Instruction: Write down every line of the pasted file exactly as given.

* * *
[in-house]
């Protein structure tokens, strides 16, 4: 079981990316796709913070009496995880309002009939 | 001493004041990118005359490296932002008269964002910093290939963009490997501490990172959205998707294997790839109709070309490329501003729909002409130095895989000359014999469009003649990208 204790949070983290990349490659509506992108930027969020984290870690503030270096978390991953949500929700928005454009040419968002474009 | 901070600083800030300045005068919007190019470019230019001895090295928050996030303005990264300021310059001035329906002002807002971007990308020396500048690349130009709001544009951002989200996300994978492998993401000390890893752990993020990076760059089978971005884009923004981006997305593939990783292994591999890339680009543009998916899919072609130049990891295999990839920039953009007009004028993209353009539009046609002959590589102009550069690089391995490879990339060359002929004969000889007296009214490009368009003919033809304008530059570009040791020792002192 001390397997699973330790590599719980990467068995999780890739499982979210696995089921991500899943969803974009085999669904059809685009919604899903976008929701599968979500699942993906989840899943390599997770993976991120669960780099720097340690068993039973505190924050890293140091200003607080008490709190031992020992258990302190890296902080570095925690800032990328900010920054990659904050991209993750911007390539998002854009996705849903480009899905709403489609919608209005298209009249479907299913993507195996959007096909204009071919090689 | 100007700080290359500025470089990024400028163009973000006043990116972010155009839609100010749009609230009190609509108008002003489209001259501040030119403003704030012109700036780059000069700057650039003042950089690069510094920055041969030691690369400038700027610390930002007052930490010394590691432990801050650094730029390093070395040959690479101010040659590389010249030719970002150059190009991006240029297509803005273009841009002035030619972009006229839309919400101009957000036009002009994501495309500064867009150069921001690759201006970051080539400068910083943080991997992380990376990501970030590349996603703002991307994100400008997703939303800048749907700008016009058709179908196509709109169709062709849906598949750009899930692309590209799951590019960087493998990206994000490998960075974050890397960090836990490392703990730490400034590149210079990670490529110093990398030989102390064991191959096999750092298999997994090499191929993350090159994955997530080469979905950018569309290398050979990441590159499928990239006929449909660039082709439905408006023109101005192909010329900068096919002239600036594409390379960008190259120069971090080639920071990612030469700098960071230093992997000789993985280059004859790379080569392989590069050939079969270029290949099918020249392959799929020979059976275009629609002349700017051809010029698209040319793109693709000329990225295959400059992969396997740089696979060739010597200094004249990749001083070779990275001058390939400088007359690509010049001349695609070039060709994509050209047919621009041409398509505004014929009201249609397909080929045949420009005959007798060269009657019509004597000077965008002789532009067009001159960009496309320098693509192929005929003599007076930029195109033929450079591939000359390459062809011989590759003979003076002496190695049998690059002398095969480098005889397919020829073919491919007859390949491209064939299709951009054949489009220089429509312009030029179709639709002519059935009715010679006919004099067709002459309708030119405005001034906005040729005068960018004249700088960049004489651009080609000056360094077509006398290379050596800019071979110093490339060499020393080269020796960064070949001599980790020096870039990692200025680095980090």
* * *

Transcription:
[in-house]
């Protein structure tokens, strides 16, 4: 079981990316796709913070009496995880309002009939 | 001493004041990118005359490296932002008269964002910093290939963009490997501490990172959205998707294997790839109709070309490329501003729909002409130095895989000359014999469009003649990208 204790949070983290990349490659509506992108930027969020984290870690503030270096978390991953949500929700928005454009040419968002474009 | 901070600083800030300045005068919007190019470019230019001895090295928050996030303005990264300021310059001035329906002002807002971007990308020396500048690349130009709001544009951002989200996300994978492998993401000390890893752990993020990076760059089978971005884009923004981006997305593939990783292994591999890339680009543009998916899919072609130049990891295999990839920039953009007009004028993209353009539009046609002959590589102009550069690089391995490879990339060359002929004969000889007296009214490009368009003919033809304008530059570009040791020792002192 001390397997699973330790590599719980990467068995999780890739499982979210696995089921991500899943969803974009085999669904059809685009919604899903976008929701599968979500699942993906989840899943390599997770993976991120669960780099720097340690068993039973505190924050890293140091200003607080008490709190031992020992258990302190890296902080570095925690800032990328900010920054990659904050991209993750911007390539998002854009996705849903480009899905709403489609919608209005298209009249479907299913993507195996959007096909204009071919090689 | 100007700080290359500025470089990024400028163009973000006043990116972010155009839609100010749009609230009190609509108008002003489209001259501040030119403003704030012109700036780059000069700057650039003042950089690069510094920055041969030691690369400038700027610390930002007052930490010394590691432990801050650094730029390093070395040959690479101010040659590389010249030719970002150059190009991006240029297509803005273009841009002035030619972009006229839309919400101009957000036009002009994501495309500064867009150069921001690759201006970051080539400068910083943080991997992380990376990501970030590349996603703002991307994100400008997703939303800048749907700008016009058709179908196509709109169709062709849906598949750009899930692309590209799951590019960087493998990206994000490998960075974050890397960090836990490392703990730490400034590149210079990670490529110093990398030989102390064991191959096999750092298999997994090499191929993350090159994955997530080469979905950018569309290398050979990441590159499928990239006929449909660039082709439905408006023109101005192909010329900068096919002239600036594409390379960008190259120069971090080639920071990612030469700098960071230093992997000789993985280059004859790379080569392989590069050939079969270029290949099918020249392959799929020979059976275009629609002349700017051809010029698209040319793109693709000329990225295959400059992969396997740089696979060739010597200094004249990749001083070779990275001058390939400088007359690509010049001349695609070039060709994509050209047919621009041409398509505004014929009201249609397909080929045949420009005959007798060269009657019509004597000077965008002789532009067009001159960009496309320098693509192929005929003599007076930029195109033929450079591939000359390459062809011989590759003979003076002496190695049998690059002398095969480098005889397919020829073919491919007859390949491209064939299709951009054949489009220089429509312009030029179709639709002519059935009715010679006919004099067709002459309708030119405005001034906005040729005068960018004249700088960049004489651009080609000056360094077509006398290379050596800019071979110093490339060499020393080269020796960064070949001599980790020096870039990692200025680095980090």